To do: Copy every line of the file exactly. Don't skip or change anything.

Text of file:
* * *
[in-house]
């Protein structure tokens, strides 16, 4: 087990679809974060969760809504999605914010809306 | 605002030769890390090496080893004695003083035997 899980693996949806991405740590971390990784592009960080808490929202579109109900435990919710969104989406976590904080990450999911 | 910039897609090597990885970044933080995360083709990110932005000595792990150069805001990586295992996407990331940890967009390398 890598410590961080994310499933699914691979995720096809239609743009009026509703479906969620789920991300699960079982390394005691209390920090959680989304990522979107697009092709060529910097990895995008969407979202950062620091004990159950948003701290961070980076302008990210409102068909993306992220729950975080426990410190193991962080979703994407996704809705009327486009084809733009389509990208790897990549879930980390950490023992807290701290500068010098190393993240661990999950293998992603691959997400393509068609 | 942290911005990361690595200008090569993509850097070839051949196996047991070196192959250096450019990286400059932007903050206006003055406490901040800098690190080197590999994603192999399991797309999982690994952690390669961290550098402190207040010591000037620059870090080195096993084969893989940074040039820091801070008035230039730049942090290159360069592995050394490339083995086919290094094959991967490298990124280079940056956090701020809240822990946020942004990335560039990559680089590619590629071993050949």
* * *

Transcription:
[in-house]
């Protein structure tokens, strides 16, 4: 087990679809974060969760809504999605914010809306 | 605002030769890390090496080893004695003083035997 899980693996949806991405740590971390990784592009960080808490929202579109109900435990919710969104989406976590904080990450999911 | 910039897609090597990885970044933080995360083709990110932005000595792990150069805001990586295992996407990331940890967009390398 890598410590961080994310499933699914691979995720096809239609743009009026509703479906969620789920991300699960079982390394005691209390920090959680989304990522979107697009092709060529910097990895995008969407979202950062620091004990159950948003701290961070980076302008990210409102068909993306992220729950975080426990410190193991962080979703994407996704809705009327486009084809733009389509990208790897990549879930980390950490023992807290701290500068010098190393993240661990999950293998992603691959997400393509068609 | 942290911005990361690595200008090569993509850097070839051949196996047991070196192959250096450019990286400059932007903050206006003055406490901040800098690190080197590999994603192999399991797309999982690994952690390669961290550098402190207040010591000037620059870090080195096993084969893989940074040039820091801070008035230039730049942090290159360069592995050394490339083995086919290094094959991967490298990124280079940056956090701020809240822990946020942004990335560039990559680089590619590629071993050949």